When independent MP Marlene Farrugia presented a private member’s bill proposing the decriminalisation of abortion in Malta, temperatures soared, as vested parties on both sides made the case on why abortion should or should not be legislated.
However, there is a key difference between decriminalisation and legalisation.
Abortion in Malta is legislated by articles 241(1) and 242, which both prohibit anyone from getting an abortion and imposes a penalty on the person who terminates a pregnancy and any person who assists them.
A guilty sentence carries a prison term of anything between 18 months up to three years.
Farrugia’s bill is proposing that these articles be struck off and instead be replaced by a provision imposing 10 years in prison for anyone who carries out a forced or non-consensual abortion.
Effectively, the proposal is not calling for abortion to become legal and carried out in Malta, but that it would no longer impose a prison sentence on those who terminate pregnancies.
Malta is just one of five countries in the world that outlaw abortion in all circumstances, even when a woman’s life is at risk.
Speaking to Times of Malta, pro-choice activists described the move as a necessary first step in achieving reproductive rights, while pro-life campaigners warned it was a slippery slope to declaring that abortion is not wrong.
“The decriminalisation of abortion means that abortion is no longer seen as a criminal matter and women who have abortions are no longer liable to criminal sanctions like fines or prison sentences. This does not mean abortion is legalised and provisioned,” Doctors for Choice activist Chris Barbara said.
Malta is just one of five countries in the world that outlaw abortion in all circumstances
“It would need to be followed by updates to other laws and policies to ensure abortion is regulated as a health service. These are matters for a future discussion. The question currently in front of parliament is whether abortion should remain a criminal act and whether women who have abortions should face prison.”
Calling the bill a “good starting point”, Barbara said that despite a blanket ban, Maltese women were still seeking abortions and it was creating a “climate of fear”, discouraging women from seeking help when complications occur.
“Decriminalisation would help those women who use abortion pills – and there are hundreds of them each year – to be more open about what they have done and be less reluctant to seek medical help if needed. In this way, decriminalisation will immediately reduce the risks to women and girls who are carrying out their own abortions in Malta.
“As a pro-choice organisation, we of course would like this to be followed by policy and legislative changes to allow the provision of both medical and surgical abortions in Malta, but this can be discussed after abortion is decriminalised.”
Life Network Foundation chair Miriam Sciberras, however, warned that decriminalising the act would clearly lead to abortion.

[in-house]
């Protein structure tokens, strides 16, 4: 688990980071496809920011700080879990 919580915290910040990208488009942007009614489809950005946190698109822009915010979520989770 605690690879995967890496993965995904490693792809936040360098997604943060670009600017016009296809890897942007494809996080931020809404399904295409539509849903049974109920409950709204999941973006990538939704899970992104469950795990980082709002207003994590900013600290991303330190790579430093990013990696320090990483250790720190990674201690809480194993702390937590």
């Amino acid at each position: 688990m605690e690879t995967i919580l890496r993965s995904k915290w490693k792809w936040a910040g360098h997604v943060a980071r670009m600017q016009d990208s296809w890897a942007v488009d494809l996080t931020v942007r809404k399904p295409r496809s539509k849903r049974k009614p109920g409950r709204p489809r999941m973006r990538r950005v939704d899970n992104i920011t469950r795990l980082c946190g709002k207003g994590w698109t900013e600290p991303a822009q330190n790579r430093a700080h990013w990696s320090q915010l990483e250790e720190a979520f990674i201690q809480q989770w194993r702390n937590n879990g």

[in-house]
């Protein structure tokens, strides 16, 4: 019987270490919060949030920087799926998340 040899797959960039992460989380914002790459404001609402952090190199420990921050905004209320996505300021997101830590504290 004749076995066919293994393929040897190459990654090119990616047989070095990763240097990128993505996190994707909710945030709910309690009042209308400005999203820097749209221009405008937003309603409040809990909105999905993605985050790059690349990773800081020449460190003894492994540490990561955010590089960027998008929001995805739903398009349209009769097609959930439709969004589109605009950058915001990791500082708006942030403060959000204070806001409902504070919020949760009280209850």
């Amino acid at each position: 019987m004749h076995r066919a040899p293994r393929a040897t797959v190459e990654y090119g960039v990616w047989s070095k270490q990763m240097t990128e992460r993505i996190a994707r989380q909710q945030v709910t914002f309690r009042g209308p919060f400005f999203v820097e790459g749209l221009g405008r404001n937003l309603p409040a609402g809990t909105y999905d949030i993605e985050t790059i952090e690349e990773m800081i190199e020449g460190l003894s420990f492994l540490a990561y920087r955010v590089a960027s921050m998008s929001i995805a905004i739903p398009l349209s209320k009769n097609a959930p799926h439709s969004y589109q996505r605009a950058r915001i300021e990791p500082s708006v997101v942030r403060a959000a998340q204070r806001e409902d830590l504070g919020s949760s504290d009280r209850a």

“It devalues the life of the child in the womb and the embryo from conception. Pregnancies may not always be welcomed, planned or result from ideal situations but the solution is education and support. The aim needs to be in tackling the problem, not eliminating a life,” she said.
“The law is there for a reason. When we declare something is criminal, it makes a statement. We are saying that the killing of a child in the womb is not to be condoned. Just as environmental harm is wrong and carries penalties, so should abortion.”
Sciberras said Malta needed a clear vision of where it’s going if it really wants to prioritise the protection of children in the womb.
“A woman hasn’t been imprisoned for having an abortion in the last 40 years. Having the law doesn’t mean we are throwing women in prison, but it reinforces the illegality of the act and that the wrongdoing should be punished,” she said.
“All of us, the state included, should be supporting women through crisis pregnancies so their priorities can remain on sustaining life. But that being said, if you commit a crime and go to prison, you are still a person worthy of dignity even if you’ve done something wrong.”
Has decriminalisation always led to legalisation?
There is some precedent to the idea. In a position paper published last year, which also called for the decriminalisation of abortion, the Malta Law Students’ Society highlighted how a number of jurisdictions changed their abortion laws.
Abortion was decriminalised in Canada in 1969 and made permissible only if the pregnancy posed a risk to the mother’s life. However, the Canadian Supreme Court struck down the law in 1988, declaring it unconstitutional, finding it violated a woman’s right to life, liberty and security of the person.
Abortion is provided in Canada through the Canada Health Act, which ensures that services are provided in all its provinces and territories.
In Belgium, abortion had been illegal since 1867 and was partially decriminalised in 1990, where women can access abortion under a monitored programme. Abortions can be obtained up to 12 weeks in the pregnancy following counselling. Later abortions are only permitted when the mother’s life is at risk. King Baudouin I, who refused to endorse the legislation, had to abdicate for 24 hours for the proposal to be approved by the government.
Termination of pregnancy that is carried out outside of this framework will result in the prosecution of the pregnant woman as well as anyone performing the procedure. Various proposals are currently being heard in Belgium to relax these measures and make the criteria for obtaining an abortion less restrictive.
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